The final departure between the two classes of summer startups is the pedigree of their founders. I love everyone involved in Defector, Discourse and Study Hall, in large part because of who they are: scrappy, talented outsiders trying to improve a broken system and write amazing things in the process.
They proved an unproven system — not a task that typically falls to people with a lot to lose. This year, though, with the viability of a subscriptions-based, small-staffed, niche publisher proven, the established players want in.
The figures involved in all four 2021 startups come from powerful places and have close connections to money, power and favor. Puck, Confidential and Charter, especially, have recruited many of the top editors and writers from top publishers across the country. In many cases, their staff left jobs to join these upstarts, whereas many of the 2020 cohort were motivated by the job losses of last year.
These factors are all intertwined, of course: Puck and Confidential were able to raise money, in part, because of the vaunted places they sprang from and the moneyed subjects they cover. Teddy Schleifer, a Puck reporter whose newsletter I have been following, writes about billionaires’ plans for world domination with the kind of dismissiveness I would bring to a grocery list.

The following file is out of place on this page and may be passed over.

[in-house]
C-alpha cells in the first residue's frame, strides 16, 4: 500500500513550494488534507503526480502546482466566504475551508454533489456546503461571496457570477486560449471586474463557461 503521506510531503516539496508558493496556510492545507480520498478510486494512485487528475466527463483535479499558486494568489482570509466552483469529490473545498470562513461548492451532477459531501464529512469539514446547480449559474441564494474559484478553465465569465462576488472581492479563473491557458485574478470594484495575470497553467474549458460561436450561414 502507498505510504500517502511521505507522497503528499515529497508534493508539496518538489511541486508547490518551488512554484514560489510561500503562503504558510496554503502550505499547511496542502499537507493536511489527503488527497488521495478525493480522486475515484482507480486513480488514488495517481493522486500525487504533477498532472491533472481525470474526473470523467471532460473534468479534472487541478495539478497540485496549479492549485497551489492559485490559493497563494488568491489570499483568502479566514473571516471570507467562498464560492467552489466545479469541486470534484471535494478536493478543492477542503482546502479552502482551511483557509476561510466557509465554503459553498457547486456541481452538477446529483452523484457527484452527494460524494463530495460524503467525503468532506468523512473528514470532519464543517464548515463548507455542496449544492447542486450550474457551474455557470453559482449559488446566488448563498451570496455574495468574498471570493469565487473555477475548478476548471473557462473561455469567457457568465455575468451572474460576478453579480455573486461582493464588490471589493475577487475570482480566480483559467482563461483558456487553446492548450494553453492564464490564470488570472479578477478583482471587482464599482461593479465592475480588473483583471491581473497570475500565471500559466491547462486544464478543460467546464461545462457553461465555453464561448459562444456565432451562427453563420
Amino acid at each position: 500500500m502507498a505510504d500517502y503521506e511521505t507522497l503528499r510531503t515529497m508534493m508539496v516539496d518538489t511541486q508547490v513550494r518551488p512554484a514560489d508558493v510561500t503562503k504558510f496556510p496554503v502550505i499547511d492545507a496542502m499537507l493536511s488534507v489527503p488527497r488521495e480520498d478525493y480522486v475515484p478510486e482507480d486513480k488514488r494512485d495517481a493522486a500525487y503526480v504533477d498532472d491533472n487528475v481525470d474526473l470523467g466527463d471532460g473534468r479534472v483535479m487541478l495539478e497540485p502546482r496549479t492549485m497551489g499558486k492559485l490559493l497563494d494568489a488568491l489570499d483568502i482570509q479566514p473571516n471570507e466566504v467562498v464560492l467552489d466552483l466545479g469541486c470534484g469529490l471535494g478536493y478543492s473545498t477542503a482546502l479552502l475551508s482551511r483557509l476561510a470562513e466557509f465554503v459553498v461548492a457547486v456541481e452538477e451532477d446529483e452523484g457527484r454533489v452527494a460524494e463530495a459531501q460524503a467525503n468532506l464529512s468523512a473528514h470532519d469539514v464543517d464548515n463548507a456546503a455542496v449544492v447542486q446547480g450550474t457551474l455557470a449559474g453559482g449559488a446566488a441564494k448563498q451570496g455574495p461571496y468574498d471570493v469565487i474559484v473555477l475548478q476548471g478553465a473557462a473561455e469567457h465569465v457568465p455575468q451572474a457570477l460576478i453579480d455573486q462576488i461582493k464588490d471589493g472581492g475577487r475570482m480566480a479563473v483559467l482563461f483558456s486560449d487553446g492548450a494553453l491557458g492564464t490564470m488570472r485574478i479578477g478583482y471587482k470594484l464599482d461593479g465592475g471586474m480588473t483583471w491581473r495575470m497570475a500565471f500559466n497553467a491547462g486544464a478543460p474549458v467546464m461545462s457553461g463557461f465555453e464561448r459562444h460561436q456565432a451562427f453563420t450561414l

Make no mistake about it: the work of last year’s media upstarts paved the way for a new class of nimble publishers. This time around though, the newcomers are better-resourced and have a clearer picture of what it will take to survive. They also have the good fortune of launching in a climate that is far more hospitable to focused publications with clear visions.
I would like to see the revolutionary spirit that typified the 2020 entrants continued to some degree, and in some ways it is. Puck is worker-owned, and Off the Record has a brawling tone set for its coverage. Confidential, too, plans to focus on policy, geopolitics and technology, three areas where we can use all the truth-to-powering we can get.
But many of the same characteristics that made the path to longevity a long shot for the 2020 cohort — no outside funding, mission-oriented, fiercely writer-centric — have been blurred a bit this time around. Hopefully Puck, Confidential, Charter and Off the Record will strike the right balance between calculation and experimentation.
Maybe next year, we’ll check in again.
Some good readin'
— I wrote about how publishers, many of whom began planning for a return to in-person events this fall, have responded to the delta variant. (Adweek)
— I spoke with the fine people from Newsletter Crew about the process and thinking behind my newsletter! (Newsletter Crew)
— This Olivia Nuzzi profile of New York Post tabloid icon Cindy Adams is so, so well written. I laughed out loud like seven times. (The Cut)
— If you have 30 minutes, love good writing and have ever wanted a definitive chronicle of the history of Asian-American female musicians, here you go! It also has a great Spotify soundtrack attached to it. (The New York Times)
— I was just put on to Michelle Lhooq, and she appears to be a genius! Don't be surprised if a lot of people reevaluate their relationships to drugs, alcohol, sobriety and revolution after the pandemic. (Rave New World)
— Why do tech leaders disdain fashion? One of my favorite technologists offers a hypothesis. (Real Life Mag)
Cover image: "Squares with Concentric Circles," by Wassily Kandinski